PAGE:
Premier of China ‘declares war’ on pollution
China commits to reducing pollution and boosting non-fossil fuel power at annual meeting of Parliament
The Premier of China, Li Keqiang, has promised to "declare war" on pollution, at the opening of the annual meeting of parliament on Wednesday.
The World Health Organization (WHO) has found that air pollution in parts of China is at a dangerously high level and the government has unveiled various measures to tackle what has become a critical social issue.
Li described smog as "nature's red-light warning against inefficient and blind development" and limiting pollution has become a high priority in the upgrading of the economy.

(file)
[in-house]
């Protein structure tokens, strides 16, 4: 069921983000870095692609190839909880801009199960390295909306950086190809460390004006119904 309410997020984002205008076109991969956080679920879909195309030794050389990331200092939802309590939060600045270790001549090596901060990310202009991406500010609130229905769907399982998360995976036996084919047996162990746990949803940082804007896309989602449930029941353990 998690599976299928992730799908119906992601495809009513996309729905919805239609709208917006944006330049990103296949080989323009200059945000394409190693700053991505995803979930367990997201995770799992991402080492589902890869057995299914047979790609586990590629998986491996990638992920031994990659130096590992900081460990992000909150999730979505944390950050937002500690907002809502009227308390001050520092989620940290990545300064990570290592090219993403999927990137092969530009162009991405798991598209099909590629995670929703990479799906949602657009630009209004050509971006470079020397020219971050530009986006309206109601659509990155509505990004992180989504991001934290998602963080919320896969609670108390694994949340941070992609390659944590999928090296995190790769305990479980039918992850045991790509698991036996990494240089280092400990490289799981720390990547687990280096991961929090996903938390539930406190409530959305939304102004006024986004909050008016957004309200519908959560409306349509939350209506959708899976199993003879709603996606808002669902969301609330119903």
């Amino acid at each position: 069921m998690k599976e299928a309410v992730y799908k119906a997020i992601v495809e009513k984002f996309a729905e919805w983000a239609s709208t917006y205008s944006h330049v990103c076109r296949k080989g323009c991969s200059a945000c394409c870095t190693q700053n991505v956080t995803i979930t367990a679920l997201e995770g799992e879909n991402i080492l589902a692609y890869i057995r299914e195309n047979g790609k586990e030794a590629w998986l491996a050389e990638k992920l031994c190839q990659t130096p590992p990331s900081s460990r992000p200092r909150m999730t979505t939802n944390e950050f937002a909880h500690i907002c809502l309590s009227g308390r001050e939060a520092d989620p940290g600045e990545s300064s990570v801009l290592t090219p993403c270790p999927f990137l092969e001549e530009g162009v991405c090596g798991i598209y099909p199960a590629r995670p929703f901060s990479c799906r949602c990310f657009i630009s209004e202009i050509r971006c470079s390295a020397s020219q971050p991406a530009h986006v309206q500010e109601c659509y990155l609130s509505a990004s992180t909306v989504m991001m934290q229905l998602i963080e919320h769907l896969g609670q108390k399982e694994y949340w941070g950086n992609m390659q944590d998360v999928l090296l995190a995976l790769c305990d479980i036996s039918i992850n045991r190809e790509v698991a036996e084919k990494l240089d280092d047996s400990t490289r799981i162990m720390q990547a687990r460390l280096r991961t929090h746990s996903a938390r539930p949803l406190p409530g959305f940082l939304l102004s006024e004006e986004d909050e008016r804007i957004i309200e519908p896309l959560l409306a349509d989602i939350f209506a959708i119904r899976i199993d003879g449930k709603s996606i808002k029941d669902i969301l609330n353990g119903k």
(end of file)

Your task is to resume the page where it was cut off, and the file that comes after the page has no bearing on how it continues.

China has struggled in recent years to implement a suite of environmental polices with heavy industries and growth-obsessed local governments providing resistance.
Li stated that efforts would focus initially on reducing hazardous particulate matter and would also be aimed at removing outdated energy producers and power plants.
China plans to reduce outdated steel production capacity by a total of 27 million tonnes in 2014, cut cement production by 42 million tonnes, and also shut down 50,000 small coal-fired furnaces across the country.
Reforms in energy pricing will help to boost non-fossil fuel power and Li also promised change in "the way energy is consumed and produced" through the development of renewable energy sources, the deployment of smart power transmission grids, and the promotion of low-carbon technology.
According to a separate report released on Wednesday, the Ministry of Finance said China will spend 21.1 billion yuan on energy conservation and environmental protection this year, up 7.1 per cent on 2013. Nearly 65 billion yuan will be allocated to agriculture, forestry and water conservation, up 8.6 per cent.